Sinn Fein has become the largest party in local government in Northern Ireland for the first time after making big gains in local elections.
Vice President Michelle O’Neill described her party’s victory as “significant” and said the result sent the message that Stormont should return.
However, DUP leader Sir Jeffrey Donaldson said his party had done well in the polls but acknowledged the trade union movement needed to learn lessons from the election.
The count of elections entered the third day and the last of 462 seats up for grabs in 11 councilors went to People Before Profit at Belfast City Hall just after midnight on Sunday.
At the end of the count, Sinn Féin emerged with 144 seats, up 39 from the last municipal election in 2019.
The Republican Party repeated its results in last year’s general election, when it rose to become the largest party in Stormont.
The DUP has strengthened its position as the dominant force in the trade union movement, winning 122 seats, the same number as in 2019.
The cross-community alliance party increased its representation on local councils, winning 67 seats, an increase of 14.
However, it was a disappointing election for the Ulster Unionists and the SDLP, with both parties suffering significant losses.
The UUP ended up with 54 seats and the SDLP 39, while smaller parties and independents took the remaining 36 seats.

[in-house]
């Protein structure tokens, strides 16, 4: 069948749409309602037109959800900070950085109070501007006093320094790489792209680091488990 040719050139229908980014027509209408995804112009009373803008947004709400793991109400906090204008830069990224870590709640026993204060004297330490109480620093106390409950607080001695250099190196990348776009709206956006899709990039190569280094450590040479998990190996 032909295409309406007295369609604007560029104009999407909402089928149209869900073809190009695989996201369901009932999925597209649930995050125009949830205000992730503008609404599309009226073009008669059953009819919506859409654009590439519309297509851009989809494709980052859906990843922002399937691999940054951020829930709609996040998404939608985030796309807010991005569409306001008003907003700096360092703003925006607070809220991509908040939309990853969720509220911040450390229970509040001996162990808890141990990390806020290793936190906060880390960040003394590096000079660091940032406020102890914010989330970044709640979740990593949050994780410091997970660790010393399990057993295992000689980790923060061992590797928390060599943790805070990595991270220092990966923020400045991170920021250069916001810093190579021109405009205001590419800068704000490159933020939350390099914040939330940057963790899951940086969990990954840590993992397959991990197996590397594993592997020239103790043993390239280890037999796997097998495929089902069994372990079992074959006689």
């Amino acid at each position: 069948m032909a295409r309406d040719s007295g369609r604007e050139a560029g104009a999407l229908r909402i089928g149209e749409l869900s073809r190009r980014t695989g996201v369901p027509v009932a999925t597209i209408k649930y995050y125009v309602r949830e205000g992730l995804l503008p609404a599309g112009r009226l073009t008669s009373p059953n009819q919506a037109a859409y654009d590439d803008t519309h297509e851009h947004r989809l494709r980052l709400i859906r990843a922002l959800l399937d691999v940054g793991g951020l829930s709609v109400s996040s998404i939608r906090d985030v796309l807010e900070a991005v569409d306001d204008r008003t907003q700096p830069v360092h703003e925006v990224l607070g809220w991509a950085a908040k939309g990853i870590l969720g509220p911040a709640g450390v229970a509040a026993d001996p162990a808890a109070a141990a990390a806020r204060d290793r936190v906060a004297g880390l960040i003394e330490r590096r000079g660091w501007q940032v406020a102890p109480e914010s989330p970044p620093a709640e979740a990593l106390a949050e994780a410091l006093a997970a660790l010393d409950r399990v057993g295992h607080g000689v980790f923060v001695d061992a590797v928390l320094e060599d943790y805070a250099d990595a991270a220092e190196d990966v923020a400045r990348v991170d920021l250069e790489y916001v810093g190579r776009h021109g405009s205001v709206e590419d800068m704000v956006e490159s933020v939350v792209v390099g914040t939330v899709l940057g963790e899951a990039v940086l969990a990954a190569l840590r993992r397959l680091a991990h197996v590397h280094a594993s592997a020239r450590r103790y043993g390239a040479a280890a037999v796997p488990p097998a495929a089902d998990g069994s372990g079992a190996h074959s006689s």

Sinn Féin will be the largest party in six local government districts, including Belfast, while the DUP will have the largest representation in five local councils.
Sinn Féin secured 30.9% of the first preference votes, ahead of the DUP with 23.3%, Alliance 13.3%, Ulster Unionists 10.9% and SDLP 8.7%.
Voter turnout was 54%.
It was the first electoral test for the parties since last year’s general election and came amid the deadlock at Stormont, with power-sharing institutions not acting as part of a DUP protest at post-Brexit trade deals.
Michelle O’Neill, chair of Sinn Féin in Stormont, described the results as “significant”.
She also said that the DUP’s boycott of the Stormont Assembly “cannot proceed”.
Ms O’Neill said: “It is now up to the UK and Irish Governments to come together and focus their efforts on the immediate restoration of Executive and Assembly power.”
“We are expecting a meeting of the UK-Ireland Intergovernmental Conference soon.
“The boycott of the assembly cannot continue and an executive must be formed.”
Sir Jeffrey said his party had increased its share of the vote compared to last year’s general election.
But he added: “I think, to be honest, there are lessons for the trade union movement in the broadest sense.”
“We have to do better.
“The DUP had good elections, but the unions have to do better, we have to win more seats.
“I look forward to sitting down with my union colleagues and examining these issues and how greater collaboration can lead to greater success for the union movement in general.”
UUP leader Doug Beattie said he was disappointed with the result but stressed he had no plans to leave office.
He said, “I made it very clear that the party elected me and I am the party leader, and I’m going absolutely nowhere.” It will be the party that one way or another decides my fate.
“People who are a little insecure because we made a bad choice can remain insecure because I’m on a rock solid foundation and I’m not going anywhere.”
SDLP chief Colum Eastwood said Sinn Féin “exploited” the nationalist vote.
“When we spoke to people, it became very clear that people are really upset with the DUP, that they want the executive branch to get back to work, and that they want to send a message,” he said.
“Sinn Fein asked them to send this message and they sent it.”
Local authorities in Northern Ireland are responsible for setting tariffs, planning and waste collection, as well as leisure services and parks.